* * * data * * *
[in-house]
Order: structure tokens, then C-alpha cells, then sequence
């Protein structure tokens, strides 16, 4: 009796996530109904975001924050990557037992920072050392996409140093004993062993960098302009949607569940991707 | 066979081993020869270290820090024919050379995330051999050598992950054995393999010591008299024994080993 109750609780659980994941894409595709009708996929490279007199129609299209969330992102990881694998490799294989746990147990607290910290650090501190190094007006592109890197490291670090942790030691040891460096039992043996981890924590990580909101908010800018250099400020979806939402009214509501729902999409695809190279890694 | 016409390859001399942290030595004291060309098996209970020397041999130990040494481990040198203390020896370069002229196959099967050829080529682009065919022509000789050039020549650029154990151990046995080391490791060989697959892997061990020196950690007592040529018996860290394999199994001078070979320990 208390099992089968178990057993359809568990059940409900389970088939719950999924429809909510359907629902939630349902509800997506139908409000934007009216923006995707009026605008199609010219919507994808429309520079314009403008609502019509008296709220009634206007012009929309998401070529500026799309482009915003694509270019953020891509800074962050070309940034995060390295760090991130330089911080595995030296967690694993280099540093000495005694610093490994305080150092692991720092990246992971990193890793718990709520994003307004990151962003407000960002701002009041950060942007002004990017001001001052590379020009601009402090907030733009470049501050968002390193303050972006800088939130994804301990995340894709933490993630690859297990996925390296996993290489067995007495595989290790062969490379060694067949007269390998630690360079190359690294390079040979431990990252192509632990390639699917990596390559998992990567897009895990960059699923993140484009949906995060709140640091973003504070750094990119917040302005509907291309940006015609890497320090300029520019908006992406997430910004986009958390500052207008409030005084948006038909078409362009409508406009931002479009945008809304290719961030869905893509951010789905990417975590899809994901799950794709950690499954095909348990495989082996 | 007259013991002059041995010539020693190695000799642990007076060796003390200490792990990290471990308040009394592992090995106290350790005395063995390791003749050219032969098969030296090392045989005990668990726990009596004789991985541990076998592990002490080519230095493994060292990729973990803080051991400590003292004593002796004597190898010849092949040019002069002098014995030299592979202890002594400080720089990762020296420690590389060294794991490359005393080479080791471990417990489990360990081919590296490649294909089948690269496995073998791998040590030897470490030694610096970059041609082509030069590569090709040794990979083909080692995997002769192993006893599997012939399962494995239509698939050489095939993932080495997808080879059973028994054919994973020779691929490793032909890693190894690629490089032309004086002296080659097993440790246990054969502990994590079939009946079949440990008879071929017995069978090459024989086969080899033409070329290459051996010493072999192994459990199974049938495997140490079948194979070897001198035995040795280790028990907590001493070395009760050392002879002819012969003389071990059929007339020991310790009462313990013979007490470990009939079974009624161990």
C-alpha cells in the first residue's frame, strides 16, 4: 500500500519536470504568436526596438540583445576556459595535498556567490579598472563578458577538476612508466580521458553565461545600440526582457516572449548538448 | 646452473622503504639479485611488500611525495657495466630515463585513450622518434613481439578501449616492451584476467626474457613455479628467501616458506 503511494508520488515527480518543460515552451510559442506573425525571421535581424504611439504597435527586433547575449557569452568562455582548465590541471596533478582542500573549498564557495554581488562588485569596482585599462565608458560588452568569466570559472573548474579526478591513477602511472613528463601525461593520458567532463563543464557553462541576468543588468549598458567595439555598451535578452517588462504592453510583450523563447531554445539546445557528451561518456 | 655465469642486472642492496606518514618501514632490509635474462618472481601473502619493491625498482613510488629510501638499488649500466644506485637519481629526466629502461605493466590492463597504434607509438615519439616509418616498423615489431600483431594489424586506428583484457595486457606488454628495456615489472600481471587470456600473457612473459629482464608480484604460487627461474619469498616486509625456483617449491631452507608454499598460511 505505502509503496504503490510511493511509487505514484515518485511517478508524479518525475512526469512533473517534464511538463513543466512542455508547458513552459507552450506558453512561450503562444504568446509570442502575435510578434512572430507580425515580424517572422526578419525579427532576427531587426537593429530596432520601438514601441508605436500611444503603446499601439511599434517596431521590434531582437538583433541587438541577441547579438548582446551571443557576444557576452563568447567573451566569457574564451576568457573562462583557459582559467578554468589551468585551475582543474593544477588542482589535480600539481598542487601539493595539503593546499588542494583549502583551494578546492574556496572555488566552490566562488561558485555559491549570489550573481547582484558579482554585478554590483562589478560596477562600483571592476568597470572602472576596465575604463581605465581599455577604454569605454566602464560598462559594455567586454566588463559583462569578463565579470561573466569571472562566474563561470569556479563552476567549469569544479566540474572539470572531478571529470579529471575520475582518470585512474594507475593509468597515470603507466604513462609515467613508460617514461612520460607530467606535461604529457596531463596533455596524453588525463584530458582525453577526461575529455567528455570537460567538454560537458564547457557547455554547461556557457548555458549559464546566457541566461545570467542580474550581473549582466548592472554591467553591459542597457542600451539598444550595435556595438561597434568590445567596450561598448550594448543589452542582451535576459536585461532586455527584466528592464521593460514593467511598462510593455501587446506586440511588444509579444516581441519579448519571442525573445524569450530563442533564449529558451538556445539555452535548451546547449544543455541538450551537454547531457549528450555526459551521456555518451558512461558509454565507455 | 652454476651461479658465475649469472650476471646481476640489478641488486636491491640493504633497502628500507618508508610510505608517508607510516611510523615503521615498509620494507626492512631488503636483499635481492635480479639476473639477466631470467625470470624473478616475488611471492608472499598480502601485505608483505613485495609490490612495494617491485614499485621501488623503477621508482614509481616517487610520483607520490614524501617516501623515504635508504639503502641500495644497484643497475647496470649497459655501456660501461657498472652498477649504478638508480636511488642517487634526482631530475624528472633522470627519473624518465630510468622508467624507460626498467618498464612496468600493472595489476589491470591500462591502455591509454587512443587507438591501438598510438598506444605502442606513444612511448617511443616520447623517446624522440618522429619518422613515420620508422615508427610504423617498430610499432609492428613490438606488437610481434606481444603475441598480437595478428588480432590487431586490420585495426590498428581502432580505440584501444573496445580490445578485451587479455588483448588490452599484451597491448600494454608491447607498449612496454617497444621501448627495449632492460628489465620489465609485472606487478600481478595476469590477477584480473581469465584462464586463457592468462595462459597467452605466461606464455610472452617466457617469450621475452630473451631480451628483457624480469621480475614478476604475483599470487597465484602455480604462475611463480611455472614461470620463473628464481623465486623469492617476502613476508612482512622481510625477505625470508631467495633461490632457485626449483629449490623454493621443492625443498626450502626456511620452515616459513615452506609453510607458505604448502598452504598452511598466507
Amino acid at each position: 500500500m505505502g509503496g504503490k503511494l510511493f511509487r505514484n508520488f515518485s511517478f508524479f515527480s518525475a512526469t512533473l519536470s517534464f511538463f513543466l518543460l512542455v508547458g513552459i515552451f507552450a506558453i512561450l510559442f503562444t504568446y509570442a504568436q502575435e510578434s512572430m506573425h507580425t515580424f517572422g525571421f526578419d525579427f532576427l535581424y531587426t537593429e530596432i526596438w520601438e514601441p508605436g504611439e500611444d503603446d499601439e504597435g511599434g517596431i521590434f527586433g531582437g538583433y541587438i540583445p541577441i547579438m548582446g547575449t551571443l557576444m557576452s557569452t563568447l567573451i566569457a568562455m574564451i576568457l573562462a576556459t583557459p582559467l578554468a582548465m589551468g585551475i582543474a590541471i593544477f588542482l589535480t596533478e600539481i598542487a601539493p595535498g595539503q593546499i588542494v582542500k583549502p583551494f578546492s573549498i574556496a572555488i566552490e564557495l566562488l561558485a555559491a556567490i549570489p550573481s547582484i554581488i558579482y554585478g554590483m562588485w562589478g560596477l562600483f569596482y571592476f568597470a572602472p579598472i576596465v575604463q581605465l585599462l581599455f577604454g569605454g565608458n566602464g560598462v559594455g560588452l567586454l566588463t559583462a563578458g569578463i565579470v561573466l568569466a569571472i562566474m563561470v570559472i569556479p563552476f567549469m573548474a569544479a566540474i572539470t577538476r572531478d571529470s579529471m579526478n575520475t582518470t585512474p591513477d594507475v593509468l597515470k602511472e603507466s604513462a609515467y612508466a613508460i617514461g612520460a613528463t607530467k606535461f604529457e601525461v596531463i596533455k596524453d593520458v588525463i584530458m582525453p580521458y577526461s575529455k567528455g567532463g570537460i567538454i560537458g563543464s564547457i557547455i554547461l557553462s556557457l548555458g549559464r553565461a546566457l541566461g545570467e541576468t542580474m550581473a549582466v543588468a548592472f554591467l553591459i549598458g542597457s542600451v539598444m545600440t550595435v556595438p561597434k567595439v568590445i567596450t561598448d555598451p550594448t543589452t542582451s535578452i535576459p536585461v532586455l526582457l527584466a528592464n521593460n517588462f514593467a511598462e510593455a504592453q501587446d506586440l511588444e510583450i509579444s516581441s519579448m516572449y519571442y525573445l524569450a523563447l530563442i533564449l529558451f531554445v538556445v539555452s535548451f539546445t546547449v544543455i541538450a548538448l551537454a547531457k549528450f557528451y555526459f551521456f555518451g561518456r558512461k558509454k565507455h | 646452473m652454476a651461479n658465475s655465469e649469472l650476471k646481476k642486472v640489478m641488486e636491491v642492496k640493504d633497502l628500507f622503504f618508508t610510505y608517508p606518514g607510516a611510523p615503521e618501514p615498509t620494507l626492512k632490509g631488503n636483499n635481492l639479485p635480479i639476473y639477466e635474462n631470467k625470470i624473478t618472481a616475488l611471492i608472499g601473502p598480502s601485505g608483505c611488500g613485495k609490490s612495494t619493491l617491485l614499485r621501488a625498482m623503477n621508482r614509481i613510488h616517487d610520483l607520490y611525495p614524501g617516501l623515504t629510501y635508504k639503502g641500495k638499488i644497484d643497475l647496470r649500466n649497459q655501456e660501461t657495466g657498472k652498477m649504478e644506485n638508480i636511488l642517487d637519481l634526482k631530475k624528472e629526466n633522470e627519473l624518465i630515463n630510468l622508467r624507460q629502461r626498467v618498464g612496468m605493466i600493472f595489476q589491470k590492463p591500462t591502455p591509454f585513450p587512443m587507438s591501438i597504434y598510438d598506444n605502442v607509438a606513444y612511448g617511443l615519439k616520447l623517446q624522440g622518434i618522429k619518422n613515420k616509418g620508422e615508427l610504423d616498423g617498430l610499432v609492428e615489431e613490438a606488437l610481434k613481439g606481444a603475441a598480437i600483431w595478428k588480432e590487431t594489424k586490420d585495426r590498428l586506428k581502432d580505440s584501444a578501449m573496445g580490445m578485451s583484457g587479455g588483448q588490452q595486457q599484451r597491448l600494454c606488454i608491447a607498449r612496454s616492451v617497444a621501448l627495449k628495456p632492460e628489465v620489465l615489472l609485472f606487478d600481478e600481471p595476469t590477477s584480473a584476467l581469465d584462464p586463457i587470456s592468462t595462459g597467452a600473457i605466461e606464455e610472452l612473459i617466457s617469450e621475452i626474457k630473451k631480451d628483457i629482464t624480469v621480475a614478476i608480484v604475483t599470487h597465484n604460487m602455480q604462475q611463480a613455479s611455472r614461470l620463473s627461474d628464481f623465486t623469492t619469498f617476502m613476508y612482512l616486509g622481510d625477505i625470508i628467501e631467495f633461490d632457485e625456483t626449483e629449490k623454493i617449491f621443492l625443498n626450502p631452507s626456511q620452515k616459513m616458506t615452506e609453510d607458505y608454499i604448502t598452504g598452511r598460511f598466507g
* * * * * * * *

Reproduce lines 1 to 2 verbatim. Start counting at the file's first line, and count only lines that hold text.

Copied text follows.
[in-house]
Order: structure tokens, then C-alpha cells, then sequence